Monday, April 4, 2011

Bacon & Eggs

 This past weekend was my birthday and as my friend Anna would say- I'm now in her box.. I guess I'm still technically in my mid-twenties, but I've passed the half-way point. I wonder at what age I'll start worrying about being old. Not yet it seems! I think I struck a perfect balance between grown-up and childish fun this weekend. Saturday night was spent with the boyfriend at the Drive-In for a triple feature. We saw Rango, Source Code & The Adjustment Bureau (B, C+, B-) and made it all the way to the National Anthem at the very end. Well done us. The grown-up part of my weekend was cooking 5 courses out of The French Laundry Cookbook. The boyfriend got me the Thomas Keller box set for Christmas and it includes The French Laundry Cookbook and Ad-Hoc at Home. I figured I would cook out of the Ad-Hock cookbook (and I'm pretty sure we used his recipe for Fried Chicken when my friend Jeremy and I cooked Fried Chicken and Waffles for his birthday) but the French Laundry Cookbook was intimidating. It was going to be a coffee table book. It had beautiful pictures and some great stories, but I never really planned on cooking from it. But then I started reading the back catalog on Carol's blog: The French Laundry at Home and all of a sudden the recipes seemed feasible. Don't get me wrong, they have a lot of steps and recipes within-recipes but everything was super do-able, especially if you plan ahead. For 3 days I cooked after work every night to prepare for this meal but it was well worth it. This is some of the best food I have ever prepared and I will definitely be adding some of these dishes to my permanent rotation.

For the next few days I''m going to be posting the dishes we prepared along with adapted recipes and some photos. I want to record this meal because it was truly phenomenal. First Off: Bacon & Eggs

A few fays ahead, Kris made a brunoise which is finely chopped carrots, turnips and leeks. On the day I blanched the brunoise for about 30 seconds.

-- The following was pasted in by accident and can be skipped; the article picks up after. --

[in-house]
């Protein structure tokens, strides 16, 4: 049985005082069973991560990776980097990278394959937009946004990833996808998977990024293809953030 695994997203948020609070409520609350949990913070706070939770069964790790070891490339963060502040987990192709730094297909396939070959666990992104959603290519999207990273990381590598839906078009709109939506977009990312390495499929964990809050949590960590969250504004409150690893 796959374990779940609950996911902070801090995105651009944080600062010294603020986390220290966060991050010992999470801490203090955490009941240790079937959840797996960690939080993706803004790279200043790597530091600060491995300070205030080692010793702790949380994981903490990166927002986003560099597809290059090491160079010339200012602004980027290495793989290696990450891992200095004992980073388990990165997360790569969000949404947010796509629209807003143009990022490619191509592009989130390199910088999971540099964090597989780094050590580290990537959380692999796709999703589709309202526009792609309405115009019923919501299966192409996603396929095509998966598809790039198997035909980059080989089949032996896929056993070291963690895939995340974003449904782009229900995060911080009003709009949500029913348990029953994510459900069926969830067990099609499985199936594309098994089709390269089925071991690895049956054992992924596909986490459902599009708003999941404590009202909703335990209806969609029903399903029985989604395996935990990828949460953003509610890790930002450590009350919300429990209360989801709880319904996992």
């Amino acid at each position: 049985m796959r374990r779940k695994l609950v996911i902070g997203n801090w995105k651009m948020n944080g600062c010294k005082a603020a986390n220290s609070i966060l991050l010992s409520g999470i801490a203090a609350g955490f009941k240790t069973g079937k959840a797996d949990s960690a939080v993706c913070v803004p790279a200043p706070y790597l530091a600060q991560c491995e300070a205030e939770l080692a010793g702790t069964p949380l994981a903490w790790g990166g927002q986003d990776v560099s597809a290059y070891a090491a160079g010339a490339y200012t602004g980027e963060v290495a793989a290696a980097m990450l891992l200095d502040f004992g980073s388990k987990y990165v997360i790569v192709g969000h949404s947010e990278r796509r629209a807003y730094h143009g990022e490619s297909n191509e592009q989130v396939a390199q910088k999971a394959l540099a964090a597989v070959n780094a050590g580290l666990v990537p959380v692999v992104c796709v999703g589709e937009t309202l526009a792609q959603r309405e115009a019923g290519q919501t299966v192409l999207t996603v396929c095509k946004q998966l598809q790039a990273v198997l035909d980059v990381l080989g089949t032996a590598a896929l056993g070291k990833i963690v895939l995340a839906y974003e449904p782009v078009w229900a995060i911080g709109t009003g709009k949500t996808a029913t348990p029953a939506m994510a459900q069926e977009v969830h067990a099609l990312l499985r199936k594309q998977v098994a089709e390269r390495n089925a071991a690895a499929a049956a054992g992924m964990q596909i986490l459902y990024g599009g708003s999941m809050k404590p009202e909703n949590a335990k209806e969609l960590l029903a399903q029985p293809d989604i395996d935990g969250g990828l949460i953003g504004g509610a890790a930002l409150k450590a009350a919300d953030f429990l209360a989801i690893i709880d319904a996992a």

Here are some lovely quail eggs I got for cheaper than cheap- $1.48 at an Asian grocery store. 

Not so cheap Bacon ($9- what?!) But VERY TASTY bacon

"Using a serrated knife, cut through half of the quail egg at the fat end of the egg." This was much easier written then done, Mr. Keller. The first one went: cut-cut-crack-splat.

Once poached (in at least 6 inches of water) transfer the quail eggs to an ice bath, then using scissors, cut the tails off. This is when I was hoping I hadn't overcooked the little suckers. There is nothing worse than overcooked egg yolks. BLECH.

 And then you do something funny- you reheat the poached eggs in some butter with 2 tsp of Brunoise. 

To plate- add one poached egg with sauce (AKA: BUTTER) to each spoon and top with a shard of fried bacon.

Try to eat something besides Quail Eggs & Bacon for the rest of the day. We re-filled this baby twice. 
And I still have some quail eggs and bacon in the fridge! If my brother is lucky, he might get to sample this one tonight. 

Bacon & Eggs
The poached eggs can be stored in an ice bath in the fridge for 2 days. 

  • 10 Quail Eggs (+ extra in case of breakage)
  • 2 tbls white wine vinegar
  • 1-2 slices of the best Bacon you can get
  • 2 tsp Brunoise (All finely chopped: 1 part carrot, 1 part turnip, 1/2 part leek)
  • 3 tblsp Butter
  • Salt & Pepper
Thomas Keller offers this advice for cracking open the quail eggs: rest the egg on its side on a dish towel and with a serrated knife, carefully cut through half of the shell before breaking it off. Make sure to cut through the bigger end of the egg so that the yoke will easily come out. Stand the cut quail eggs in their carton until ready to use.

Bring  a pot of water to a simmer making sure the water is at least 6 inches deep. Add the white wine vinegar. Slowly tip the quail egg over so the yolk slides into the water. Let the egg poach for about 2 minutes or until the eggs whites have turned white. Retrieve with a slotted spoon and place into an ice bath. 

Fry the bacon until crispy. Let drain on paper towels. Break into shards. 

In a small saucepan slowly melt the butter and add the poached eggs to reheat. Add the brunoise and cook for a few more minutes. Season to taste. 

To assemble: on a spoon place one poached quail eggs with some butter and brunoise and top with a shard of bacon. 

We are fans. 

1 comment:

  1. Just found you because I'm about to try this out myself! Thanks for the post and pictures. :)